For most pastors, the question of how the church should relate to the state and to the society and culture around it arises in a very mundane way—in the form of a phone call asking you to deliver an invocation at a meeting of the city council or the PTA, or at a school sports banquet. Whenever this happens, I agonize a bit about it. Should I baptize a secular event with a little piety? What is my appearance saying about prayer or God?
Probably most pastors have, as I do, some memories of awkward, bizarre or (from the safe distance of time) funny moments on these occasions. I recall being asked to deliver the invocation to kick off a Christmas parade—but the parade took off without waiting for my carefully prepared “parade prayer.” I also recall a junior high athletic banquet at which my prayer actually evoked enthusiastic adolescent applause.
Recently I agreed to offer the invocation for the Cook County board of commissioners. Such an invitation isn’t often issued to ministers like me from congregations like mine. I showed up at the appointed time and was greeted by a woman who had made the invitation. She seemed a bit distracted. The time for the opening of the meeting and my prayer came and went. Five, ten, then 15 minutes went by. Finally, she reappeared, told me the commissioners were ready, and ushered me into the impressive board room. A deputy slipped a piece of paper in front of the president, who stopped mid-sentence and said, “Apparently we’re going to have another prayer this morning. Welcome, Reverend. You can do your prayer now.” Obviously, two invitations had been issued, so the commissioners sat through two prayers—which I’m sure didn’t hurt them much and in fact created a moment of levity.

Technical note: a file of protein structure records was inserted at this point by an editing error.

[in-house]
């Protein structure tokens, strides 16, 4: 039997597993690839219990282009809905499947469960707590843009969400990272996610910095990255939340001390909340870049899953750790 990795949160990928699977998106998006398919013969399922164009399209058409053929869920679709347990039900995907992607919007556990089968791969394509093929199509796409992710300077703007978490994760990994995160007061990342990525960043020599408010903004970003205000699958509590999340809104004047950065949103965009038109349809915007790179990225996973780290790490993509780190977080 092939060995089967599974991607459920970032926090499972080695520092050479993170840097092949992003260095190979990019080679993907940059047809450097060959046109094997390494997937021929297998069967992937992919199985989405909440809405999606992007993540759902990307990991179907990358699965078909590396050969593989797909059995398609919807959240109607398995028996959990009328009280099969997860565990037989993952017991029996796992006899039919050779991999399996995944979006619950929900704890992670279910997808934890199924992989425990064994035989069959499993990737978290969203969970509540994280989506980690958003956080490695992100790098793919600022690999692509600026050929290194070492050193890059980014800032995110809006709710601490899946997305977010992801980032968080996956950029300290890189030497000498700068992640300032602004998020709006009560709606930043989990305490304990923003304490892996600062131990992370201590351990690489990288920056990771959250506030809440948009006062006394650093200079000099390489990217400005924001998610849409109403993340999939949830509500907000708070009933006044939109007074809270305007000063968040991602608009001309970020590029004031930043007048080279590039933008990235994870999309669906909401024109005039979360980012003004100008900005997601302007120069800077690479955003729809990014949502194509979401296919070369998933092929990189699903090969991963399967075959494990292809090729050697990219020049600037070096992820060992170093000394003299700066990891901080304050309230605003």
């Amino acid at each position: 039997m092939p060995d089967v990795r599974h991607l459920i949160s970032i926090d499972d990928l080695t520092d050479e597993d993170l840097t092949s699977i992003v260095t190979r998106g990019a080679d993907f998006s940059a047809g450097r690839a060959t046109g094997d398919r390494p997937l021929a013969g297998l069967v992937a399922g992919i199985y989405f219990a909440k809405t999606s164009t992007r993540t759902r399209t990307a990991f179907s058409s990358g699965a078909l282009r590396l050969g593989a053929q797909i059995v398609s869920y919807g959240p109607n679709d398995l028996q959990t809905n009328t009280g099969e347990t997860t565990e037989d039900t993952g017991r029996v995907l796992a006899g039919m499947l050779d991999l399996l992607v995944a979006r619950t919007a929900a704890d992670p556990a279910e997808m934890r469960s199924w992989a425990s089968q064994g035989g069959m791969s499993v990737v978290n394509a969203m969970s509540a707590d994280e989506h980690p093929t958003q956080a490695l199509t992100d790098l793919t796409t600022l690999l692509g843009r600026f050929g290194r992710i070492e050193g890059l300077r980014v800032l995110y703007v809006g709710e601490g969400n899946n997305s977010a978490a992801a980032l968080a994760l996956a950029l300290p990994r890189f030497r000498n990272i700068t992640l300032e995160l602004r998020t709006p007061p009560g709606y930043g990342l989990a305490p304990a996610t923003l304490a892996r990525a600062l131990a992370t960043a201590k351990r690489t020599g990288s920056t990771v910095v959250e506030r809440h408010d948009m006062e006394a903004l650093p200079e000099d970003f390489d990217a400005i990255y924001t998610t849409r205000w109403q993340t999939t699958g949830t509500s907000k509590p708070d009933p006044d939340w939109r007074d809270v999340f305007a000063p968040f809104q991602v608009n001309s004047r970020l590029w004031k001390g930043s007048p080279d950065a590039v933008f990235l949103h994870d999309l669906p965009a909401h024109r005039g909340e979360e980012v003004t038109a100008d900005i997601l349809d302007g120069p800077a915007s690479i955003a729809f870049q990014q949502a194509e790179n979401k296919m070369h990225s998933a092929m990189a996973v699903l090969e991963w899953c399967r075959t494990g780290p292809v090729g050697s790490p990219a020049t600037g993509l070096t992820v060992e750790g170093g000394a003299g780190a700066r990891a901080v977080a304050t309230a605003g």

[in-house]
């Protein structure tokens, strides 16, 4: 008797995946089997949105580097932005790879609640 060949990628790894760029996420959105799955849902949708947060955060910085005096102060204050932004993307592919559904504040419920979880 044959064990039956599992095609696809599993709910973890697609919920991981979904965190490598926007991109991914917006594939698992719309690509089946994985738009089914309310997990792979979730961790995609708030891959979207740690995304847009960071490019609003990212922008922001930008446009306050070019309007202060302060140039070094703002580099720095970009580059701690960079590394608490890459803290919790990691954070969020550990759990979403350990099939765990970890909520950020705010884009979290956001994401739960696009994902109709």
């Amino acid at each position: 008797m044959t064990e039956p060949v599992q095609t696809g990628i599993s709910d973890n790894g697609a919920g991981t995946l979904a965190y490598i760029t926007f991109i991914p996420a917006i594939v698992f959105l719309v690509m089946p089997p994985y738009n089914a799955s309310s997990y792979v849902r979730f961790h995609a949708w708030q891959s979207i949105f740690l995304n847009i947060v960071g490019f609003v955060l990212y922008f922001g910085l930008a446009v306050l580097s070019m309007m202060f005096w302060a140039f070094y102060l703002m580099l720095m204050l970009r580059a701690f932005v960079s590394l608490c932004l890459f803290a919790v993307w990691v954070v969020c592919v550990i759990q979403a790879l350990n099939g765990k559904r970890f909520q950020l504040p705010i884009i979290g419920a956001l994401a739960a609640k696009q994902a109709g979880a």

For what it’s worth, here is part of what I prayed: Almighty and Merciful God, you have made us in your image and have called us to live together as your children, in peace and compassion and justice. We thank you, O God, for that—for that divine charter for our life together, that holy mandate to honor you by respecting and loving one another. . . . We pray for this body and for each of its members. Give them wisdom—to understand the complex issues before them. Give them courage to make responsible decisions even when they are not popular. Give them a sense of justice that everyone—great and small, rich and poor—may have equal opportunity in this community to become everything you have created them to be. And, God of love, give them compassion, so that those whose needs are great, those who are vulnerable, those who are not well connected or well organized, may be affirmed and held up—and healed and comforted and welcomed as members of your family.